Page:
Companionship for older people in rural Nottinghamshire and for older homeless men in St Anne’s, Birmingham – the only Midlands hostel to accept dogs!

Recently we’ve heard some lovely things about the equipment we provide, and we’d like to share it with out supporters.

The Orchid Friendship Group in Ollerton, Nottinghamshire, represents a range of isolated people from ex-mining villages. For many the weekly group is the only time they get out of the house for the social contact they desperately need for health and wellbeing.

Lis Lawrence, Director of Care + Comfort which runs the group, says, ‘The group are delighted that they will be able to watch television and some of their favourite films and DVD. This means so much to them.”

Meanwhile, St Anne’s Hostel in Birmingham let us know that our TV has provided a social hub for older residents of their single men’s homelessness refuge. These men enjoy having a place to socialise while watching programmes that don’t necessarily appeal to ‘youngsters.’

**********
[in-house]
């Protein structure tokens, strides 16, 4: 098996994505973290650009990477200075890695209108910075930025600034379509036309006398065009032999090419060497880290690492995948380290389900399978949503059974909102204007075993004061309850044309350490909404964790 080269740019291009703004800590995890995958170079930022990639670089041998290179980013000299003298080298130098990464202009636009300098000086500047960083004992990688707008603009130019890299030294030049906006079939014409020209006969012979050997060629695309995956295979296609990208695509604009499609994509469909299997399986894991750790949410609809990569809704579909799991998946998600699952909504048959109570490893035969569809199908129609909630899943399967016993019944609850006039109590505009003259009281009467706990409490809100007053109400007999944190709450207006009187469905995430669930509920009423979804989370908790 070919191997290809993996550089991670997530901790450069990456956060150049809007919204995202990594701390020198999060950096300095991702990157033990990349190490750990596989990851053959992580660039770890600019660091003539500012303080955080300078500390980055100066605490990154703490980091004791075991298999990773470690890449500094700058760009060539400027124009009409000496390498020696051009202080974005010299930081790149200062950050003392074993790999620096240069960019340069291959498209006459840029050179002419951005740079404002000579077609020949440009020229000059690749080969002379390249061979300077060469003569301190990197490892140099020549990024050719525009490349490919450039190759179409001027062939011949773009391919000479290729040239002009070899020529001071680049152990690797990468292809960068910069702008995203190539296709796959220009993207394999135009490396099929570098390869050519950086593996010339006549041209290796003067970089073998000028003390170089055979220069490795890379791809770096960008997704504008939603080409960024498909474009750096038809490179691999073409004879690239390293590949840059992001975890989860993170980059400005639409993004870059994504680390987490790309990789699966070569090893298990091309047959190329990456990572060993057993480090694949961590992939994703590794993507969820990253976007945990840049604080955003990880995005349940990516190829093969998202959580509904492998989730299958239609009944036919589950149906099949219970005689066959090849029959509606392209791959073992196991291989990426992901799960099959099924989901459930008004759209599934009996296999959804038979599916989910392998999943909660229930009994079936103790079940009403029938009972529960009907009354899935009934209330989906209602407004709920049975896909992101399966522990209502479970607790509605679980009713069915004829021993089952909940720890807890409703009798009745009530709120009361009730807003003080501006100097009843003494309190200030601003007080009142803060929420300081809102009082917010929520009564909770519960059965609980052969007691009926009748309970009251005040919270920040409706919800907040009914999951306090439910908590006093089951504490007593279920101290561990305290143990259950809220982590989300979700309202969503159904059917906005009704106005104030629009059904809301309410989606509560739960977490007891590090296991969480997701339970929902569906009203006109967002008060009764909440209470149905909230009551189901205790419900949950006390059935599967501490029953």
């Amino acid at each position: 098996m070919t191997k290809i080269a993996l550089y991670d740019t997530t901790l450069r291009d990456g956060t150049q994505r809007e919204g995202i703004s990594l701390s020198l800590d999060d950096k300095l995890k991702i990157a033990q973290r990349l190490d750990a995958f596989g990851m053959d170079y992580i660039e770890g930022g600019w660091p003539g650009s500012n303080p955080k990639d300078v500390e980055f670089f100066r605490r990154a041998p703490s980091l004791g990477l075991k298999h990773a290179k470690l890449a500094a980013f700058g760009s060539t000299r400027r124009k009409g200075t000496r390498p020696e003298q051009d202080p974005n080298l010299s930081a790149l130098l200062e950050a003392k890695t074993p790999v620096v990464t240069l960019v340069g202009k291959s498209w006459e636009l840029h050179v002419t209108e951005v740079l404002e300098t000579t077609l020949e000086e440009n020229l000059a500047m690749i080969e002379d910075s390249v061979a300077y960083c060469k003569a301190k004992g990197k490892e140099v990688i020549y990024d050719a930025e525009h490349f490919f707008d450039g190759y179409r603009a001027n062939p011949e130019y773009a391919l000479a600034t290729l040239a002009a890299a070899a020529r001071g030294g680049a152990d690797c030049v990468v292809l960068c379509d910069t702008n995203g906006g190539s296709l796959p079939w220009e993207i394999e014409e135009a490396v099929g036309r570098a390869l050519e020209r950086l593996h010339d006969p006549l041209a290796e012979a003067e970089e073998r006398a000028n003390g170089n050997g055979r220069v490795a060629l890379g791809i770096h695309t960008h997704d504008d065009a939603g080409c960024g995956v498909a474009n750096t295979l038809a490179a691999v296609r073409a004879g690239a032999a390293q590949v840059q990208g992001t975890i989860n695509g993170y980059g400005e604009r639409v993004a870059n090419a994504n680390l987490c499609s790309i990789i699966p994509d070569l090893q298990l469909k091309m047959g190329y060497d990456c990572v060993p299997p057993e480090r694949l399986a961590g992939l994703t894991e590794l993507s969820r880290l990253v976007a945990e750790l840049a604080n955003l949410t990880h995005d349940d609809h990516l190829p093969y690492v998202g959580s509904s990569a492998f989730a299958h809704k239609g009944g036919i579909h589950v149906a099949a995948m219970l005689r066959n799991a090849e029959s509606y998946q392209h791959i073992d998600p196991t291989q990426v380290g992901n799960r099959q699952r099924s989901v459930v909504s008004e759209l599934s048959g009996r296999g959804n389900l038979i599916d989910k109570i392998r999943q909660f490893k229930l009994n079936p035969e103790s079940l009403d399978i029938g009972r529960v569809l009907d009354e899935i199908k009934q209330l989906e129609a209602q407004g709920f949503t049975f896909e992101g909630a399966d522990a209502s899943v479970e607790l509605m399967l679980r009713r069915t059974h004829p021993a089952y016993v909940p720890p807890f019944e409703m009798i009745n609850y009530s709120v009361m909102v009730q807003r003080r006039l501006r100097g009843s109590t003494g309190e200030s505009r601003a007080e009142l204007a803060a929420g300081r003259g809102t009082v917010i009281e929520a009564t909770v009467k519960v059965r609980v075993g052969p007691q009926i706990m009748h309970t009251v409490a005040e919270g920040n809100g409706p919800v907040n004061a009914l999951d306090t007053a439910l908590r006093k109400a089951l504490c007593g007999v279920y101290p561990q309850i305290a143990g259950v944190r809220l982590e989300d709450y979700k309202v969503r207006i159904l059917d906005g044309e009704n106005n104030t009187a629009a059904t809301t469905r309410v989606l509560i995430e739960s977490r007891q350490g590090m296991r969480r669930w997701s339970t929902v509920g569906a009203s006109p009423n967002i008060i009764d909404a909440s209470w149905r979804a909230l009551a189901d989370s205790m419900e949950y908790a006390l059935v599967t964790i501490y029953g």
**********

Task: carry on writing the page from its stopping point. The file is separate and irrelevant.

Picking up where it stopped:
“Particularly the soaps!”

St Anne’s workers say the WaveLength TV “has brought a number of residents out of their rooms and enabled more communal cohesion between residents.”

The hostel supports men moving on to their own tenancies in the future. So they know how important it is, when changing a chaotic life, to engage with other people and move away from self-isolation.

We’d like to say to all WaveLength supporters – thank you so much, for helping us to help more people every day.

Feedback: “The difference this has made to my life is unbelievable”